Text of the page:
Ground plan of Abbeylands in 1920 (by W.R.L. Hayman, Abbeylands 1917-1921).

The Governors agreed to buy the Cheap Street property, which was a corn shop, and so enlarge the private side.  This is one of my vivid memories.  I was with my Nanny in the bathroom overlooking the private side, now a boys’ bathroom.  A workman called up, and said, “We have found Roman remains sometimes.”  Nanny said, “You might find them here,” and indeed that is what happened.  A Roman well, which the boys in the house and I were allowed to look down before it was shut off and which, I imagine still exists, underneath the patio outside Miss Cropley’s sitting room.

The work involved in taking over the corn shop was done in two phases.  First, the top floor was rebuilt with an archway from the landing halfway up the front staircase up two steps into a long passage, which led to the end of the old shop, about roughly opposite the leather shop halfway up Cheap Street.  This gave us three bedrooms, a bathroom and a lavatory.  Above this were several attic rooms, one of which my father used as a carpentry room.  Eventually, when I demanded a room to myself, I had one of the attics.  Before then we children shared night nurseries until quite a late age because of the lack of space for a largish family.

The second phase of the takeover of the corn shop was very exciting, as the mediaeval archway just outside the front door was discovered.  This must have been the original entrance.  Beyond this were built a nursery, a downstairs cloakroom, large housemaid’s cupboards, a maids’ sitting room, airing cupboard and nursery pantry.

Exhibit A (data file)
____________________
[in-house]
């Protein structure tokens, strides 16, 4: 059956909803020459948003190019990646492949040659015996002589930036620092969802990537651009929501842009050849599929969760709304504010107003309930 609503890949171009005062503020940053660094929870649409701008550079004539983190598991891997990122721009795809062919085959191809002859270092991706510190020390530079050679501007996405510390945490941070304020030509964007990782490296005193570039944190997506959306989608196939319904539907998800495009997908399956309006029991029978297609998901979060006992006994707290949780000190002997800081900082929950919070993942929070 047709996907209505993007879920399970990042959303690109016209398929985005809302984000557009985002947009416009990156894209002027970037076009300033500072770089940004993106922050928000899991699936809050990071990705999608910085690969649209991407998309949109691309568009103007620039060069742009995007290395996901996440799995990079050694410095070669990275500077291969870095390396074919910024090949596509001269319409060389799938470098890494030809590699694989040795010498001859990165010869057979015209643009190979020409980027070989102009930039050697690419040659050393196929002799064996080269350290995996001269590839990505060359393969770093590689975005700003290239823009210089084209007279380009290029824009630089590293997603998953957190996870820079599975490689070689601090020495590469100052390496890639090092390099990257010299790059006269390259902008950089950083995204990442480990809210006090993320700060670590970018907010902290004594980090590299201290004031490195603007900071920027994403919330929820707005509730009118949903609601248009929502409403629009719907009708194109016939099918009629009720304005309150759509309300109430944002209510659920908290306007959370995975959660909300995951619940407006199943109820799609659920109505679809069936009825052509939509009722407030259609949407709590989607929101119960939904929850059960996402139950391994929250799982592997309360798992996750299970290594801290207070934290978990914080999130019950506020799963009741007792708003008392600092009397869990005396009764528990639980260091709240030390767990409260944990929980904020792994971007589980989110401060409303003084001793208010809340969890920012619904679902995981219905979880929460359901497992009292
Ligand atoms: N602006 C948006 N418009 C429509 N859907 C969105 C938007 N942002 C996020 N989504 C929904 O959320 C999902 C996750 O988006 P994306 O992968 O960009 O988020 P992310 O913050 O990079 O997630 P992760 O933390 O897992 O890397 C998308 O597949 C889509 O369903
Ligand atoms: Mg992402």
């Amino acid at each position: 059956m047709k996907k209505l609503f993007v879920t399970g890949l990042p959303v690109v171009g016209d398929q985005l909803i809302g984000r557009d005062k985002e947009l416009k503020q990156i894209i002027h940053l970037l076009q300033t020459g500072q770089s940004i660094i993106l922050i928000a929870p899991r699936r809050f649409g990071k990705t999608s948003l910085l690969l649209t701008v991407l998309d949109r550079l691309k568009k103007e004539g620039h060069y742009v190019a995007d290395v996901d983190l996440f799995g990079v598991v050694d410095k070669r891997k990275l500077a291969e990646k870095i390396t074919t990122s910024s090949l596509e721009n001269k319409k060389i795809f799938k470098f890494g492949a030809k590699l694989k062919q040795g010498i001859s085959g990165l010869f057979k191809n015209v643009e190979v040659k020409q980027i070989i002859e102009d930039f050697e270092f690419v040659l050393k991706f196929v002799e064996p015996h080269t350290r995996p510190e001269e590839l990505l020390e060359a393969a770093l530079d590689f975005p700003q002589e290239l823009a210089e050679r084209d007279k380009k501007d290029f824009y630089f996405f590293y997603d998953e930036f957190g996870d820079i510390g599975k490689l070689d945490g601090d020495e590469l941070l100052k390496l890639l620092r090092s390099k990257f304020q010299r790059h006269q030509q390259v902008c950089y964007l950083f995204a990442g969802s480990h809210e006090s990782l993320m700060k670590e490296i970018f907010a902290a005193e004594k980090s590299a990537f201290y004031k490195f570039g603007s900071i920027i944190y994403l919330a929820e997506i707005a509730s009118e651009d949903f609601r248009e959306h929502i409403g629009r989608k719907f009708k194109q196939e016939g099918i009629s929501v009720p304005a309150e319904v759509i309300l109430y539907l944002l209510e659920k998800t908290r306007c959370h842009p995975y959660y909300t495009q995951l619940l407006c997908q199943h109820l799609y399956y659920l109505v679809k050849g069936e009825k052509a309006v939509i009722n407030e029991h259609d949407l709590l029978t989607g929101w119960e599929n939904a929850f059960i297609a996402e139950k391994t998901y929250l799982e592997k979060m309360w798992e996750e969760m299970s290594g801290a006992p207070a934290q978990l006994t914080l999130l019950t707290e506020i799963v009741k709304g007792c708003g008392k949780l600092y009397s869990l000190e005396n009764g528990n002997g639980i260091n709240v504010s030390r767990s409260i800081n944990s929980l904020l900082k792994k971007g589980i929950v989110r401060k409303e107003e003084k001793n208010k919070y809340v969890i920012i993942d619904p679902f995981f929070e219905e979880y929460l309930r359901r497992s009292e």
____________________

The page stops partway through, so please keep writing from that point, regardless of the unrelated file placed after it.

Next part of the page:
The garden was now immensely enlarged and opened up, making it a garden on three different levels.  The huge wall that had been the boundary between Abbeylands and the corn shop, making the west-side of that end of the house very dark, and giving you the feeling that, when you approached the “old garden”, as we called it for some time after the alteration, you were going through a very deep tunnel.

The other excitement was the discovery of what we called the (Jacobean) “nursery staircase”, which led from the long passage to the hall outside the nursery, which had French windows leading onto what we called the “new garden”.  We had an enterprising Nanny who took part of the new garden in hand, and the bed for so long covered by an air raid shelter was a beautiful flower bed over the Roman well.  It is so nice to see that Miss Cropley and Mr Glen [Robert Glen (1926-2008) housemaster of Abbeylands 1973-1983] have brought it back to its former glory.  I should perhaps add that the old garden had a tennis court used by boys as well as the family, and a magnificent pink chestnut tree planted by Mr Hetherington [William Lonsdale Hetherington (1845-1912) housemaster of Abbeylands 1872-1880], the first housemaster, which has only recently died.  We used to enjoy sun-bathing at the top of it on a fairly makeshift raft!

Long Dormitory, Abbeylands, July 1921 (photo by S.J. Olivier, Abbeylands 1920-1923).

To sum up, after the corn shop extension was complete, the nursery, originally in what is now the drawing room, was moved downstairs with its own suite of pantry, airing cupboard etc.  The old nursery became my parents’ bedroom.  Before that, they slept in No.6 dormitory where my younger brother was born, thus leaving an extra dormitory for the increasing number of boys.  The present housemaster’s study, which indeed was also my husband’s study, was the drawing room, and my father’s study was the little room next door used by house tutors in our time and, I believe, now.